Brazilian director José Henrique Fonseca’s biographical drama, “Heleno” is about one of his country’s greatest footballers never to have made it to a World Cup (and hence, unknown to the larger world), Heleno de Freitas.
Not surprisingly, this film was my first introduction to the legend whose life seems to have been scripted by a Greek tragedian. From humble beginnings, Heleno rose to stardom and nationwide fame even though he wasn’t exactly playing for a top club (ironically, Botafogo will win a championship title after he leaves). As luck would have it, two successive world cups were also cancelled during his peak – understandable, it was after all the Second World War, and by the time the next one arrives, Heleno is already in a sanatorium, abandoned by his wife, and who would soon marry his best friend. Syphilis had taken its toll and he dies very young, in his late thirties. The film looks back from his final days, to a period when he had everything at his feet – the game, the money, and the women.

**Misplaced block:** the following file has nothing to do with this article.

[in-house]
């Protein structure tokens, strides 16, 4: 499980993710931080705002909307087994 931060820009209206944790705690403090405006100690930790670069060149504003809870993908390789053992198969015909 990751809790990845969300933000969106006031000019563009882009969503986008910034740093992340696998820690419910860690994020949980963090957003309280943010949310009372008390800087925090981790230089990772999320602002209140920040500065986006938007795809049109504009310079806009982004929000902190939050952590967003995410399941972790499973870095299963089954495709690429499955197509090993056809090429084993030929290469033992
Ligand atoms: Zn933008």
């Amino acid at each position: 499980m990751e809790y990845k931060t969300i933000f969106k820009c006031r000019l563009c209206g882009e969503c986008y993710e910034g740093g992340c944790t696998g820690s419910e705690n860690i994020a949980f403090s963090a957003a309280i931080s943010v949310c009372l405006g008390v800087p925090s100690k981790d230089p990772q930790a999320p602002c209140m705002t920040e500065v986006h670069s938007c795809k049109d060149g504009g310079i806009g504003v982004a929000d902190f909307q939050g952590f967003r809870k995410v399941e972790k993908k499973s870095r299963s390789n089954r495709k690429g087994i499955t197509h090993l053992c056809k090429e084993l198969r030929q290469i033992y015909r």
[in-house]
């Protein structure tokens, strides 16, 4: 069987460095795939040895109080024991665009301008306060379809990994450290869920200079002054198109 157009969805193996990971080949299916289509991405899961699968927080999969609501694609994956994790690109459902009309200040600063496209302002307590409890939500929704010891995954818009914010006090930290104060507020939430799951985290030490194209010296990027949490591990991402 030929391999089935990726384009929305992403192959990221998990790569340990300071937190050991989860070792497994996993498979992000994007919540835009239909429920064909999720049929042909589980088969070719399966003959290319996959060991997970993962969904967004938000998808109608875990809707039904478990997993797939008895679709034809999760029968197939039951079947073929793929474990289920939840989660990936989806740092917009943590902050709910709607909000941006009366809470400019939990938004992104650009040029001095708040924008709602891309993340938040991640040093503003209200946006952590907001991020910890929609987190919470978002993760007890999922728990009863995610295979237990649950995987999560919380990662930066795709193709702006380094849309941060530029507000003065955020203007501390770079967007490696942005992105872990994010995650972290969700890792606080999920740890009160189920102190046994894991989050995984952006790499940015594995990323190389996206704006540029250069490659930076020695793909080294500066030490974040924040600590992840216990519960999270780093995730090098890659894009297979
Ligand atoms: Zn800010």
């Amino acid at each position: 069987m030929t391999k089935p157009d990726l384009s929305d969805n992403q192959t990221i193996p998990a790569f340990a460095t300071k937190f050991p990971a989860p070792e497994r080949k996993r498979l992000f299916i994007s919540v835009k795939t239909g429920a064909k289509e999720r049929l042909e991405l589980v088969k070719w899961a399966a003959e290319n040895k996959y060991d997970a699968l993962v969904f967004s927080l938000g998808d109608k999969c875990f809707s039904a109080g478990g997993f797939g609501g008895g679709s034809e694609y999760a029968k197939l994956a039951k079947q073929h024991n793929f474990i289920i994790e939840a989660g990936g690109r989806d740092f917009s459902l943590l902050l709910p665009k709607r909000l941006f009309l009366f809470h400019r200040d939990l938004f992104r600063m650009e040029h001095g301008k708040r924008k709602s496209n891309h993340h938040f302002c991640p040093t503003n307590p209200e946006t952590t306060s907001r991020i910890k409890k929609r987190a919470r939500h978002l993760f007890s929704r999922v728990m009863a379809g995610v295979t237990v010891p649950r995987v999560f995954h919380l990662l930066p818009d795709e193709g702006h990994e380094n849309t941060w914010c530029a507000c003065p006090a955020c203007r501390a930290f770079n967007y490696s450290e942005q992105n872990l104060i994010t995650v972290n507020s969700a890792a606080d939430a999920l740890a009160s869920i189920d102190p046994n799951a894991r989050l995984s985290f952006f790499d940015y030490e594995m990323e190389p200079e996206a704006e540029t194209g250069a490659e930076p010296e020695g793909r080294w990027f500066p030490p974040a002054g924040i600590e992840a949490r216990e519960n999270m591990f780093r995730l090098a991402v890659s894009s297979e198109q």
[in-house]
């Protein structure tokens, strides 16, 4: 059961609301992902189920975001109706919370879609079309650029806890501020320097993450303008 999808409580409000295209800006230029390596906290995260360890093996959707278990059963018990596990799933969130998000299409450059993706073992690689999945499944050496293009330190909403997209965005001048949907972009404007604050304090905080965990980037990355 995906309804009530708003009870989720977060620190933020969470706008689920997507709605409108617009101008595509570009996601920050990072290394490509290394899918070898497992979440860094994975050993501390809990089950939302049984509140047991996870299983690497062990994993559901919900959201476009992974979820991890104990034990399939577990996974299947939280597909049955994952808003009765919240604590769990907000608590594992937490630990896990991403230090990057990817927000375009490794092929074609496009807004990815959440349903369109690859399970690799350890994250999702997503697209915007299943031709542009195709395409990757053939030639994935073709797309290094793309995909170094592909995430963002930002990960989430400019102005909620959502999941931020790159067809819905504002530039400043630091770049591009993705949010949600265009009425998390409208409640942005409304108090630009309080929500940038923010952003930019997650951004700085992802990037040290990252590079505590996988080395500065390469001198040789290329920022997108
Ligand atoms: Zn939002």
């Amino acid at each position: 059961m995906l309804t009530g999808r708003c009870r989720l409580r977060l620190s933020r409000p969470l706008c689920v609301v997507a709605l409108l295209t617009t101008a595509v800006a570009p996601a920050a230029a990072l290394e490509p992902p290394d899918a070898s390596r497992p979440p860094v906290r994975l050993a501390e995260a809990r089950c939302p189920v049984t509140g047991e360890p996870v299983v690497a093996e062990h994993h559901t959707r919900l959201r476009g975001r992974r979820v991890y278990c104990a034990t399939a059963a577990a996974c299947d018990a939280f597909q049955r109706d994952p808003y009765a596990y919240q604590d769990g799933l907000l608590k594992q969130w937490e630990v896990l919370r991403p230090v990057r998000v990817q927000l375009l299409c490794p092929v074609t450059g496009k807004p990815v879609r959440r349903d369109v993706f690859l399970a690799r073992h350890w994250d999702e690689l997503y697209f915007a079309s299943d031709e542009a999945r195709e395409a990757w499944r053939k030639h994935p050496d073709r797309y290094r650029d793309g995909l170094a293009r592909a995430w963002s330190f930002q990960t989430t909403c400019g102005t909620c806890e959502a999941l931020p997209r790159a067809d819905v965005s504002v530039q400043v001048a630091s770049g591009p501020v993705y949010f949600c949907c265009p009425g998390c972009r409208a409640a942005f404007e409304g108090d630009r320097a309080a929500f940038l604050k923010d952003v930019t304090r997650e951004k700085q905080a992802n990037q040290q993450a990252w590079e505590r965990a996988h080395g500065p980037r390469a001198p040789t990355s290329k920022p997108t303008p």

Fonseca’s drama is an extremely sympathetic portrait of a man that some considered was irascible, with an insufferable ego. Considering that geniuses very rarely come in any other form, we are given a glimpse of what it is to be Heleno, and what made him feel so special, through some thoughtful and well executed screenplay. The talented Rodrigo Santoro gives a sterling performance as the tragic hero – by even shedding considerable weight for playing his character’s final days. Shot in crisp black and white, the costumes and art direction avidly capture the glitz of Heleno’s world and the period, including a memorable recreation of Copacabana in one of the scenes. The soundtrack adds to the nostalgia, and the performances by all the main actors are also of a high standard. Needless to say, this very well made film is Recommended Viewing..!
There are three brief scenes of nudity in the film; the first is attributed to Colombian-born actress Angie Cepeda – she plays a club entertainer that Heleno befriends and has her for a mistress. The second is Rodrigo Santoro himself as a very ill and disoriented Heleno. The final scene involve some unknown actresses who play prostitutes that Heleno picks up during his last days.